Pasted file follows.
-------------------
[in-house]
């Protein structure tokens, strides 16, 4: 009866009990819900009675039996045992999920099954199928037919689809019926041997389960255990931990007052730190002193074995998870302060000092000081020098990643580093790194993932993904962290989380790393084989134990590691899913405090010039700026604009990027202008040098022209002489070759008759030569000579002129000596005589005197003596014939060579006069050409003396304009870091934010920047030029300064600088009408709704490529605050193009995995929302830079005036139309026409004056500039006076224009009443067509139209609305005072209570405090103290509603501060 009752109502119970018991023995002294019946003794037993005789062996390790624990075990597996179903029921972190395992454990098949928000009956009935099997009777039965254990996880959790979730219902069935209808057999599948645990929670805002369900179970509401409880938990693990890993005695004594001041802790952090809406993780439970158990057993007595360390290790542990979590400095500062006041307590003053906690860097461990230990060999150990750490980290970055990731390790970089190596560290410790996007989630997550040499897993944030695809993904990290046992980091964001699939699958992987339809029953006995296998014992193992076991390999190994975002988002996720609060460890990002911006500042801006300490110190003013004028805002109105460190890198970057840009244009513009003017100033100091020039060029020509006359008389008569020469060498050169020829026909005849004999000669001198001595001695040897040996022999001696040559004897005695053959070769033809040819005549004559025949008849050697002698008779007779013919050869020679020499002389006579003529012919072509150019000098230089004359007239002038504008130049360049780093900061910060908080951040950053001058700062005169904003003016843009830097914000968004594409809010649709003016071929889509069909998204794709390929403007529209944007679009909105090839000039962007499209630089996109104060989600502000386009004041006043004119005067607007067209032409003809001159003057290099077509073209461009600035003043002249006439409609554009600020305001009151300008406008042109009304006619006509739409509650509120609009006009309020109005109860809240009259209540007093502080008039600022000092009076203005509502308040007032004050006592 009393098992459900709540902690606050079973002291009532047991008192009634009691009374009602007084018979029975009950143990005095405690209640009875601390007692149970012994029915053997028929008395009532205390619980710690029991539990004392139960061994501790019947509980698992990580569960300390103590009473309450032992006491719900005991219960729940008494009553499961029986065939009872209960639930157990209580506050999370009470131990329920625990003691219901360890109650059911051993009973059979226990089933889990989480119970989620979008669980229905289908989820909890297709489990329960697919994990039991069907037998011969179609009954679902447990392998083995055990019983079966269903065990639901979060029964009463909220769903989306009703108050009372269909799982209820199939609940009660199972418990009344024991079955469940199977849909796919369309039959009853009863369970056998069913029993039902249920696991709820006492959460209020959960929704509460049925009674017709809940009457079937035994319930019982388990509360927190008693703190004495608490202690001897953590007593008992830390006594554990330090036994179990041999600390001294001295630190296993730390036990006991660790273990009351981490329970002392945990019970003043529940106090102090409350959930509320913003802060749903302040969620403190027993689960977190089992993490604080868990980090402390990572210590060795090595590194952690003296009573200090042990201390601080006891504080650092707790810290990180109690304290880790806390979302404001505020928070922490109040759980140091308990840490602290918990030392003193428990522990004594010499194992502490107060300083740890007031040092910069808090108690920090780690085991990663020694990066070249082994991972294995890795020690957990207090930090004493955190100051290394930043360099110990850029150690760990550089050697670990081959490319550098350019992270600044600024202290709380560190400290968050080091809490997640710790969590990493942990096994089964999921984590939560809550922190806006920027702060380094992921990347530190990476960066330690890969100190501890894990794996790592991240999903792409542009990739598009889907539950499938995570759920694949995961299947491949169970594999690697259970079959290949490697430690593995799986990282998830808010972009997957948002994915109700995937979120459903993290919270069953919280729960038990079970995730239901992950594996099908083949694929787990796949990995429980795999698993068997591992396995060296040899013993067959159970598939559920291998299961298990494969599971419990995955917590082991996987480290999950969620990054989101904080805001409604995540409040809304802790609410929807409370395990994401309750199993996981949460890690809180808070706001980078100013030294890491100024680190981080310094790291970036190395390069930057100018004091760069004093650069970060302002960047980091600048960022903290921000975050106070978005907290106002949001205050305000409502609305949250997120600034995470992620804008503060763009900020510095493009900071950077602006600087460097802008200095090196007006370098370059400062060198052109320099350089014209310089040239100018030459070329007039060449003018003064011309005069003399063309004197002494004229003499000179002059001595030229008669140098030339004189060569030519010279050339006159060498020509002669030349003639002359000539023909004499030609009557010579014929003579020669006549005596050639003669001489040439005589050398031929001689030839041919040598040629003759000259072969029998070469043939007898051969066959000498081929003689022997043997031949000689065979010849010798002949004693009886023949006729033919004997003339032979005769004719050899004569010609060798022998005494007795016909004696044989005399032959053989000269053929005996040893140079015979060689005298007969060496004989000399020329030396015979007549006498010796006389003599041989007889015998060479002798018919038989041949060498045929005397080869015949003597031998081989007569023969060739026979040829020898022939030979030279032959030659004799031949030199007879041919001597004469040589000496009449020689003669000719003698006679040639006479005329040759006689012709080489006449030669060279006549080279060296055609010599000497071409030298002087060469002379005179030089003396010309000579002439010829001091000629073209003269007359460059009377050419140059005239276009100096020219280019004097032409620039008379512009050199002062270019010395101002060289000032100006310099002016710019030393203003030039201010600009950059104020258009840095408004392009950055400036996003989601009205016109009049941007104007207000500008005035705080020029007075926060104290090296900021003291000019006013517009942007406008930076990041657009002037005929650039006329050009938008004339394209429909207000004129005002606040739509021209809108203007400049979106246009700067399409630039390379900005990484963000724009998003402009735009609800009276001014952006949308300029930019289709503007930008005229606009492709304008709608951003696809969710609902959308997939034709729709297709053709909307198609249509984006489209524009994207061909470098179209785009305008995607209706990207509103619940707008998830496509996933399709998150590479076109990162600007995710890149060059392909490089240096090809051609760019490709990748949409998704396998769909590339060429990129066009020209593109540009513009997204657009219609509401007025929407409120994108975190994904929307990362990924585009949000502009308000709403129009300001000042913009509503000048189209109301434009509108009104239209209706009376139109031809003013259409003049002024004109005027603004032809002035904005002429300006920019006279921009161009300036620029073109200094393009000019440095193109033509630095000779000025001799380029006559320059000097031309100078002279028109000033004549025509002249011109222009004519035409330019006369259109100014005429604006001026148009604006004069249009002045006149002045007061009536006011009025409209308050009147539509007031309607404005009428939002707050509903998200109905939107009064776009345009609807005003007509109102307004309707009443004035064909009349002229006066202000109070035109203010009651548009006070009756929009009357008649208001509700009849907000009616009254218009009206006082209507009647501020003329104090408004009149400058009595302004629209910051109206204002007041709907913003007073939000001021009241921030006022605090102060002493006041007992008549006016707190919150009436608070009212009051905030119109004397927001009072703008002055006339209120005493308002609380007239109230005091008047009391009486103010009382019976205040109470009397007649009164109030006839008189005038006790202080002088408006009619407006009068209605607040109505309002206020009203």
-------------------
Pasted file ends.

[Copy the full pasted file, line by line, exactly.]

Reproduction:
[in-house]
């Protein structure tokens, strides 16, 4: 009866009990819900009675039996045992999920099954199928037919689809019926041997389960255990931990007052730190002193074995998870302060000092000081020098990643580093790194993932993904962290989380790393084989134990590691899913405090010039700026604009990027202008040098022209002489070759008759030569000579002129000596005589005197003596014939060579006069050409003396304009870091934010920047030029300064600088009408709704490529605050193009995995929302830079005036139309026409004056500039006076224009009443067509139209609305005072209570405090103290509603501060 009752109502119970018991023995002294019946003794037993005789062996390790624990075990597996179903029921972190395992454990098949928000009956009935099997009777039965254990996880959790979730219902069935209808057999599948645990929670805002369900179970509401409880938990693990890993005695004594001041802790952090809406993780439970158990057993007595360390290790542990979590400095500062006041307590003053906690860097461990230990060999150990750490980290970055990731390790970089190596560290410790996007989630997550040499897993944030695809993904990290046992980091964001699939699958992987339809029953006995296998014992193992076991390999190994975002988002996720609060460890990002911006500042801006300490110190003013004028805002109105460190890198970057840009244009513009003017100033100091020039060029020509006359008389008569020469060498050169020829026909005849004999000669001198001595001695040897040996022999001696040559004897005695053959070769033809040819005549004559025949008849050697002698008779007779013919050869020679020499002389006579003529012919072509150019000098230089004359007239002038504008130049360049780093900061910060908080951040950053001058700062005169904003003016843009830097914000968004594409809010649709003016071929889509069909998204794709390929403007529209944007679009909105090839000039962007499209630089996109104060989600502000386009004041006043004119005067607007067209032409003809001159003057290099077509073209461009600035003043002249006439409609554009600020305001009151300008406008042109009304006619006509739409509650509120609009006009309020109005109860809240009259209540007093502080008039600022000092009076203005509502308040007032004050006592 009393098992459900709540902690606050079973002291009532047991008192009634009691009374009602007084018979029975009950143990005095405690209640009875601390007692149970012994029915053997028929008395009532205390619980710690029991539990004392139960061994501790019947509980698992990580569960300390103590009473309450032992006491719900005991219960729940008494009553499961029986065939009872209960639930157990209580506050999370009470131990329920625990003691219901360890109650059911051993009973059979226990089933889990989480119970989620979008669980229905289908989820909890297709489990329960697919994990039991069907037998011969179609009954679902447990392998083995055990019983079966269903065990639901979060029964009463909220769903989306009703108050009372269909799982209820199939609940009660199972418990009344024991079955469940199977849909796919369309039959009853009863369970056998069913029993039902249920696991709820006492959460209020959960929704509460049925009674017709809940009457079937035994319930019982388990509360927190008693703190004495608490202690001897953590007593008992830390006594554990330090036994179990041999600390001294001295630190296993730390036990006991660790273990009351981490329970002392945990019970003043529940106090102090409350959930509320913003802060749903302040969620403190027993689960977190089992993490604080868990980090402390990572210590060795090595590194952690003296009573200090042990201390601080006891504080650092707790810290990180109690304290880790806390979302404001505020928070922490109040759980140091308990840490602290918990030392003193428990522990004594010499194992502490107060300083740890007031040092910069808090108690920090780690085991990663020694990066070249082994991972294995890795020690957990207090930090004493955190100051290394930043360099110990850029150690760990550089050697670990081959490319550098350019992270600044600024202290709380560190400290968050080091809490997640710790969590990493942990096994089964999921984590939560809550922190806006920027702060380094992921990347530190990476960066330690890969100190501890894990794996790592991240999903792409542009990739598009889907539950499938995570759920694949995961299947491949169970594999690697259970079959290949490697430690593995799986990282998830808010972009997957948002994915109700995937979120459903993290919270069953919280729960038990079970995730239901992950594996099908083949694929787990796949990995429980795999698993068997591992396995060296040899013993067959159970598939559920291998299961298990494969599971419990995955917590082991996987480290999950969620990054989101904080805001409604995540409040809304802790609410929807409370395990994401309750199993996981949460890690809180808070706001980078100013030294890491100024680190981080310094790291970036190395390069930057100018004091760069004093650069970060302002960047980091600048960022903290921000975050106070978005907290106002949001205050305000409502609305949250997120600034995470992620804008503060763009900020510095493009900071950077602006600087460097802008200095090196007006370098370059400062060198052109320099350089014209310089040239100018030459070329007039060449003018003064011309005069003399063309004197002494004229003499000179002059001595030229008669140098030339004189060569030519010279050339006159060498020509002669030349003639002359000539023909004499030609009557010579014929003579020669006549005596050639003669001489040439005589050398031929001689030839041919040598040629003759000259072969029998070469043939007898051969066959000498081929003689022997043997031949000689065979010849010798002949004693009886023949006729033919004997003339032979005769004719050899004569010609060798022998005494007795016909004696044989005399032959053989000269053929005996040893140079015979060689005298007969060496004989000399020329030396015979007549006498010796006389003599041989007889015998060479002798018919038989041949060498045929005397080869015949003597031998081989007569023969060739026979040829020898022939030979030279032959030659004799031949030199007879041919001597004469040589000496009449020689003669000719003698006679040639006479005329040759006689012709080489006449030669060279006549080279060296055609010599000497071409030298002087060469002379005179030089003396010309000579002439010829001091000629073209003269007359460059009377050419140059005239276009100096020219280019004097032409620039008379512009050199002062270019010395101002060289000032100006310099002016710019030393203003030039201010600009950059104020258009840095408004392009950055400036996003989601009205016109009049941007104007207000500008005035705080020029007075926060104290090296900021003291000019006013517009942007406008930076990041657009002037005929650039006329050009938008004339394209429909207000004129005002606040739509021209809108203007400049979106246009700067399409630039390379900005990484963000724009998003402009735009609800009276001014952006949308300029930019289709503007930008005229606009492709304008709608951003696809969710609902959308997939034709729709297709053709909307198609249509984006489209524009994207061909470098179209785009305008995607209706990207509103619940707008998830496509996933399709998150590479076109990162600007995710890149060059392909490089240096090809051609760019490709990748949409998704396998769909590339060429990129066009020209593109540009513009997204657009219609509401007025929407409120994108975190994904929307990362990924585009949000502009308000709403129009300001000042913009509503000048189209109301434009509108009104239209209706009376139109031809003013259409003049002024004109005027603004032809002035904005002429300006920019006279921009161009300036620029073109200094393009000019440095193109033509630095000779000025001799380029006559320059000097031309100078002279028109000033004549025509002249011109222009004519035409330019006369259109100014005429604006001026148009604006004069249009002045006149002045007061009536006011009025409209308050009147539509007031309607404005009428939002707050509903998200109905939107009064776009345009609807005003007509109102307004309707009443004035064909009349002229006066202000109070035109203010009651548009006070009756929009009357008649208001509700009849907000009616009254218009009206006082209507009647501020003329104090408004009149400058009595302004629209910051109206204002007041709907913003007073939000001021009241921030006022605090102060002493006041007992008549006016707190919150009436608070009212009051905030119109004397927001009072703008002055006339209120005493308002609380007239109230005091008047009391009486103010009382019976205040109470009397007649009164109030006839008189005038006790202080002088408006009619407006009068209605607040109505309002206020009203």